53:56I need to thank the Commission of Vinho Verde for hosting this trip to the region and setting up such wonderful experiences that really gave a 360˚ view of this region. Photo: ©Wine For Normal People, Vineyards of Aveleda After talking about a wonderful tasting at Graham’s Port Lodge in Vila Nova di Gaia (across the Douro from Porto) and Quinta do Noval, we discuss some important things about Vinho Verde that augment Episode 291 from my time there. This show is not about the base tier wines – fizzy, cheap and cheerful versions, but about the premium wines that are single grape varieties and made in interesting ways. It’s a look into the diversity that Vinho Verde has to offer, beyond what you may know! We discuss some key points on Vinho Verde: There are nine subregions (see below for more detail). Depending on whether they are in the north or the south, closer to the Atlantic or inland, styles and grapes vary enormously. We talk about the thing that wowed me the most: how very different the aromas and flavors of wines of this region are based on the soil they grow on – granite v. schist We discuss the main grapes and their general flavor profiles: Loureiro: A grape with herbal bitterness, that’s floral, and creamy. It’s the top grape of coastal areas. Arinto: The MVP that adds acidity and minerality to blends, this is the base of most Vinho Verde sparkling wine. Trajadura: Although very light in flavor with low acidity, it adds body to blends. I found it tastes like stems – woody but not oaky. It’s great with Loureiro and Alvarinho. Alvarinho: The same grape as Albariño from Rias Baixas on the western coast of Spain. Here the grape seems more tropical, but more acidic because unlike the Spanish, the producers in Vinho Verde do not put the wine through malo-lactic fermentation so the acidity is a bit sharper. The grape is from this region and interesting versions show rosemary and other savory herbal notes with salinity. We discuss the various permutations of the grape – there is experimentation with oak, amphora, eggs (stainless steel and concrete), and extended skin contact and what those versions are like. Avesso: An unusual grape, it represents only 2-3% of production because it is so tricky to grow. When it is good it is like pears, red apple, flowers and the texture is creamy, even though it doesn’t undergo malolactic fermentation. It’s a grape/wine worth seeking out. Azal: A rare grape grown only in some of the subregions, it is like citrus and herbs. It is usually marked for blending but the varietal wines are high in minerality and acidity and not short on fruit flavor. Photo: ©Wine For Normal People, Arinto Grape in Sousa And the reds: Vinhão: In its best form smells good – like incense, violets and lilies, but I found it can also smell like goat poop, band-aid, and dirt. It is lower in alcohol and very acidic (some versions are tannic). An inky, light style red with lots of flavor, this is really a local wine, made in a very local style, not for broader consumption. It is used in rosé but often blended with Touriga Nacional, the famed grape of the Douro/Port. Espadeiro: Another hard to grow grape, it is late ripening and tastes of strawberry and cherry. It is used for rosé. As well. Touriga Nacional: A lighter version of Portugal’s star grape from just over the mountains in the Douro. Regions and their main grapes: Lima: Herbal, fresh and grassy Loureiro is their wine. The wines are lovely. Ave: Both single variety wines and blends of Loureiro, Arinto, Trajadura, Alvarinho. The Alvarinho + Trajadura blend is common and produces green herb, tangerine notes. Producer: Sao Giao Cavado: Similar to Lima, with fresh Loureiro and some Arinto for very acidic sparkling wine, Alvarinho that is peachy, floral and acidic. Sousa specializes in floral, talc-like and acidic Loureiro , Arinto for sparkling and for blending to add body to Loureiro, Alvarinho as the more serious wine that has lime and flint notes, and Trajadura, which is light and rounds out blends. Producers: Quinta da Lixa, Quinta das Arcas (Arca Nova) Photo: ©Wine For Normal People, Quinta das Arcas in Sousa Amarante is in the southeast. It makes a lot of different grapes but we focused on the Avesso grape, which is floral, like pears and red apples, bready (from lees contact) and creamy, as is the nature of the grape. I love this grape, it belongs in the full whites category with Rhone whites, Priorat whites, Verdejo, and Fiano. Producers: A&B Valley Wines, Curvos Basto is in the southeast as well, with Douro on the other side of the mountains. Avesso, Arinto, Azal, and Alvarinho are the main grapes. Azal is a rare grape that is acidic with green apple, citrus, herbal, lemon, grass, mineral notes and and acidic yet savory quality. (I mention that only about 10 -15 pure Azals made in the world, Quinta da Razas in one of them). Producer: Quinta da Razas Photo: ©Wine For Normal People, Harvest team at Quinta da Raza in Basto Monçao e Melgaço is the home of Alvarinho! There is traditional Alvarinho and then there is so much experimentation with the grape that flaovrs range enormously. The standard bearers show tropical fruit, lime, and floral notes with characteristic strong acidity because the wines don’t go through malolactic fermentation. Granite v schist soils make a difference and any number of styles from sparkling to oak aged, to amphora aged to skin contact wines are being made. Producers: Soalheiro, Adega de Monçao, Quinta da Santiago. I did not visit the subregions of Paiva and Baiao so we don’t discuss them in the show, but they are in the south and specialize in Arinto, Avesso, Azal, with some Loureiro. All in all it was a lovely trip! The producers are open to the public, so it’s an easy and fun few days to plan if you love white wines and want to learn something new! _____________________________ Thanks for our sponsors this week: Wine Access: Access to the best wines for the best prices! For 15% off your next order, go to www.wineaccess.com/normal To become a member of Patreon go to www.patreon.com/winefornormalpeople To register for an AWESOME, LIVE WFNP class with Elizabeth go to: www.winefornormalpeople.com/classes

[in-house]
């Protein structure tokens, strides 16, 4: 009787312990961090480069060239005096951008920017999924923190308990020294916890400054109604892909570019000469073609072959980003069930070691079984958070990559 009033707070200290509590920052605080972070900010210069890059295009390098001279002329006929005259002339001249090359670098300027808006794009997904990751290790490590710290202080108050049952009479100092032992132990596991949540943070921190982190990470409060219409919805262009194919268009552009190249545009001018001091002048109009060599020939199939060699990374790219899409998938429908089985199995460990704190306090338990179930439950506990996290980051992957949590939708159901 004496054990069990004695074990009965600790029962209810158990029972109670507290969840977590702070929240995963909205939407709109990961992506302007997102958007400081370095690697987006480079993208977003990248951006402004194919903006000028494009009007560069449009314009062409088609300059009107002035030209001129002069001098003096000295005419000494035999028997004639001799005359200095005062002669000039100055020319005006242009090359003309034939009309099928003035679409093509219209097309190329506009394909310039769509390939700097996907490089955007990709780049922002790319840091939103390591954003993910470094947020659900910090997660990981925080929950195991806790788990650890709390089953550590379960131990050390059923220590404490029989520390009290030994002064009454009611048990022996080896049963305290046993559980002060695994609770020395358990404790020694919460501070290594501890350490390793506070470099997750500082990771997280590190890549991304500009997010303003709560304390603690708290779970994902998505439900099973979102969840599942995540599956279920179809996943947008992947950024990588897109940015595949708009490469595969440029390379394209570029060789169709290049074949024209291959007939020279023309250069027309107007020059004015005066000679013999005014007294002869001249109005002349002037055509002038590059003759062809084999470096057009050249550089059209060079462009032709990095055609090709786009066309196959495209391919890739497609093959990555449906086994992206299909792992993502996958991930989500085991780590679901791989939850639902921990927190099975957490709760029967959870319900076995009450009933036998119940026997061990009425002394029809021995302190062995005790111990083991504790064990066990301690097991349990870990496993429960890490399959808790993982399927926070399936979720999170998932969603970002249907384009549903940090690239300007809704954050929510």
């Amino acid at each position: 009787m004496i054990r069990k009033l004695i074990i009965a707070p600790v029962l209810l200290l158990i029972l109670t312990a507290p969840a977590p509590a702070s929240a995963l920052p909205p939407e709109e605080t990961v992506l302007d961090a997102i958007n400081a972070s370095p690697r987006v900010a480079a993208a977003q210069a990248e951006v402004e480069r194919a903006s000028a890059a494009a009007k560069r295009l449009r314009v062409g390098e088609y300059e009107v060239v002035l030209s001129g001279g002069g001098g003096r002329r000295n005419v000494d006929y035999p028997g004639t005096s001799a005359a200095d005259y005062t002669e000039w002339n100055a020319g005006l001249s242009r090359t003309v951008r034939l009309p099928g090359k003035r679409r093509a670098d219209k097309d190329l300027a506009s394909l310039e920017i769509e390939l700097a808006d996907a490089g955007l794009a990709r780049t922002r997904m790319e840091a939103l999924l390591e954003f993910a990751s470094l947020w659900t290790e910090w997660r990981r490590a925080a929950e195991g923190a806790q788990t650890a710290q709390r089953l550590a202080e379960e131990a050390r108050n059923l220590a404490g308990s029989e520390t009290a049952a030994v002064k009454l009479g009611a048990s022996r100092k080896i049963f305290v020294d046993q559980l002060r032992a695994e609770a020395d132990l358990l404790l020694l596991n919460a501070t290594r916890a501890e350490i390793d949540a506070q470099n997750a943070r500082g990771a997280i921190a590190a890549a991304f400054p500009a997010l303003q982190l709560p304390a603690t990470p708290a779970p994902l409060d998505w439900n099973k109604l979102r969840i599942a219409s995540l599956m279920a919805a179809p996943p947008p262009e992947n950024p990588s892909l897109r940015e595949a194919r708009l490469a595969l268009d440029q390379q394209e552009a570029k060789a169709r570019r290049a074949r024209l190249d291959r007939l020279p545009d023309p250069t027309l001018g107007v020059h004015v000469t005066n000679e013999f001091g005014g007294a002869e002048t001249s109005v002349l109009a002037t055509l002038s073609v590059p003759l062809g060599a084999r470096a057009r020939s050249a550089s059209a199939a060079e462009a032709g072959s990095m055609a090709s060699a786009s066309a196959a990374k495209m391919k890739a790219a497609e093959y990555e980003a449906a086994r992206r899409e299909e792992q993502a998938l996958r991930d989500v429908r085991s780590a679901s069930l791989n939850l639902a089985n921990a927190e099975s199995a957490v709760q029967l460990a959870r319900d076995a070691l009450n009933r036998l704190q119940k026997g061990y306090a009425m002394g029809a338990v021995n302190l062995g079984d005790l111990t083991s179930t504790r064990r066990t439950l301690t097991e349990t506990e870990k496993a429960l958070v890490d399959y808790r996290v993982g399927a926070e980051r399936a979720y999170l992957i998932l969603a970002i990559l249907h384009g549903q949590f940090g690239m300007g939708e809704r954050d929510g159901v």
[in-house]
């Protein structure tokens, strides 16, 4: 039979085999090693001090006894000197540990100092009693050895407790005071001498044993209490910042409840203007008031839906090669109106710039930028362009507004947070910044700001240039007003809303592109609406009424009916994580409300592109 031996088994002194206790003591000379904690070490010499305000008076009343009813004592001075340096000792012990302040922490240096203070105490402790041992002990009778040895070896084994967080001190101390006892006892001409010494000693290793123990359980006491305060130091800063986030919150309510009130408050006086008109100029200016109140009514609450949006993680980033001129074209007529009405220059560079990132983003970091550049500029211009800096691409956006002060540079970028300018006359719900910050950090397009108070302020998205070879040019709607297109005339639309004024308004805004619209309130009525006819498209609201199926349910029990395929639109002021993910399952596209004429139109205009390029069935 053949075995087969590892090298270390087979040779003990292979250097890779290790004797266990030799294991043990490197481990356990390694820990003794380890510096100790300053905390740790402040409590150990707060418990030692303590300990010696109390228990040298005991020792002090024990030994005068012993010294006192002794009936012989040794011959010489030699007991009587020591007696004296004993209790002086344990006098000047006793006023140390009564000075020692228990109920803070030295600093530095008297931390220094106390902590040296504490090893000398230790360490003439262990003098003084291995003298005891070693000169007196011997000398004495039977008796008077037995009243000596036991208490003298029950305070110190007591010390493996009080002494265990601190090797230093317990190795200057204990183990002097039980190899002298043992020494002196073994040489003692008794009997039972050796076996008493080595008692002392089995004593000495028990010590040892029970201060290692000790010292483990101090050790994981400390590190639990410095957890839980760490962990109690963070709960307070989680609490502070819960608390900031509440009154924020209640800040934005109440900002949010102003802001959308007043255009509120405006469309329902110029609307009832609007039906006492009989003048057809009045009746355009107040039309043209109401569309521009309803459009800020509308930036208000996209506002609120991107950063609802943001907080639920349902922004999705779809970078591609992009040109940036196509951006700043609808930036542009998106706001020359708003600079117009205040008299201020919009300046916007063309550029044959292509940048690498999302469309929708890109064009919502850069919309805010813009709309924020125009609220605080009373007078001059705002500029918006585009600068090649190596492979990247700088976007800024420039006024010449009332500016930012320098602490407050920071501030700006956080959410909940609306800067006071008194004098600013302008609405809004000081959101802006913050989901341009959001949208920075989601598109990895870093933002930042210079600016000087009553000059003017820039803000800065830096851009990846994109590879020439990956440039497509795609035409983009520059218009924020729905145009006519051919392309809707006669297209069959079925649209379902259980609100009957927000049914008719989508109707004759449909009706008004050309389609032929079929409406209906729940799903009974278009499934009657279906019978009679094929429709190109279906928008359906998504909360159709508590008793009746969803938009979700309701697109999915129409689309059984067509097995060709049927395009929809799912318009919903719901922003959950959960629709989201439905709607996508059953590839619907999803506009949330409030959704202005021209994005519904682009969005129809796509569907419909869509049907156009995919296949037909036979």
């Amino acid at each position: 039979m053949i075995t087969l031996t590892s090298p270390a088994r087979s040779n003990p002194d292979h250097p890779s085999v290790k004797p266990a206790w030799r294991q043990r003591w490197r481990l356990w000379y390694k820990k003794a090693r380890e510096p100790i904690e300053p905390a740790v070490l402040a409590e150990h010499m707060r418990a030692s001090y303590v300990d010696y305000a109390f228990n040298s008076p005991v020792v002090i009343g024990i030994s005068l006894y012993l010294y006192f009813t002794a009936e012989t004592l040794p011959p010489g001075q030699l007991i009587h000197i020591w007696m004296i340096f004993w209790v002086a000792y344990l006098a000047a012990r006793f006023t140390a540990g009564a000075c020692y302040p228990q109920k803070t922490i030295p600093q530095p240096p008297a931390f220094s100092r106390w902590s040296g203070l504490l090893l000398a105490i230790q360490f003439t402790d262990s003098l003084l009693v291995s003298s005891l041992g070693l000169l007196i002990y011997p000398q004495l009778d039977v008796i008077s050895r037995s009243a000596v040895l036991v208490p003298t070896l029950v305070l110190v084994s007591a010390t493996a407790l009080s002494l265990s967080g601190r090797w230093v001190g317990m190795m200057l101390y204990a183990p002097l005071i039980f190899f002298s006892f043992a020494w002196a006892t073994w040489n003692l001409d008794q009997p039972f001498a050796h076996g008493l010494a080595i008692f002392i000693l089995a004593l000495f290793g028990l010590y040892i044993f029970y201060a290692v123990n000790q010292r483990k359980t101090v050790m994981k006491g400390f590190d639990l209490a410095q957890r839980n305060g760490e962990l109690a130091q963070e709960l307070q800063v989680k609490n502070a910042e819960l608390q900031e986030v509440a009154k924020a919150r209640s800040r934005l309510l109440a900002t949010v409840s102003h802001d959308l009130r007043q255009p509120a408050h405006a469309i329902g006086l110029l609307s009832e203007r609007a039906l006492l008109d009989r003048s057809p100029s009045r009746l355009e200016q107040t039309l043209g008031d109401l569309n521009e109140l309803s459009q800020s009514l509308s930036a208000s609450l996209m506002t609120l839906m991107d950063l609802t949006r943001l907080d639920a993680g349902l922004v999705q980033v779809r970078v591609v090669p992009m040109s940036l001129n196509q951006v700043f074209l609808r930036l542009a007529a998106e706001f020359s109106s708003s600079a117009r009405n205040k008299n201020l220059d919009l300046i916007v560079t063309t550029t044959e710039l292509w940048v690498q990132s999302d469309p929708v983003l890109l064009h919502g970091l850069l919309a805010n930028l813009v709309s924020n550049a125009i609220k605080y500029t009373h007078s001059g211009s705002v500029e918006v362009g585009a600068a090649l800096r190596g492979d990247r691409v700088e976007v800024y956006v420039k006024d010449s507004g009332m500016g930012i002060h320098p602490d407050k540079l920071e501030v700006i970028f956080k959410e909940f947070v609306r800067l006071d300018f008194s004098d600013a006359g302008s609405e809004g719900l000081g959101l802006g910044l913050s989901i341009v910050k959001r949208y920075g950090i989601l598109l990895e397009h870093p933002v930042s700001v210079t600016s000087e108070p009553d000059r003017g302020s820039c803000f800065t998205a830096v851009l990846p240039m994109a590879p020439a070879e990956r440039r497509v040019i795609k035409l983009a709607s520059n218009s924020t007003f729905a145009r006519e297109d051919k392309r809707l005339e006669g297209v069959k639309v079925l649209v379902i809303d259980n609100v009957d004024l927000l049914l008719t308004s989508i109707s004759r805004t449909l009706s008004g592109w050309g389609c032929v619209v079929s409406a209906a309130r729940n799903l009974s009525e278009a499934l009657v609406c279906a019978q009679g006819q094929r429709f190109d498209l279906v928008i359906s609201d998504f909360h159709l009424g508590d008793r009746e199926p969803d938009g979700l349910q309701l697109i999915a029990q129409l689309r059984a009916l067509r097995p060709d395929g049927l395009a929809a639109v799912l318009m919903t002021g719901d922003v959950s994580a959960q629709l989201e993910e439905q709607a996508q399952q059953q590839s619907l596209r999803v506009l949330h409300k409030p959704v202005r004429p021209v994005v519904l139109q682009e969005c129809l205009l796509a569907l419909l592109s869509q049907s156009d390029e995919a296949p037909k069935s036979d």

Ep 392: The Greats -- Chablis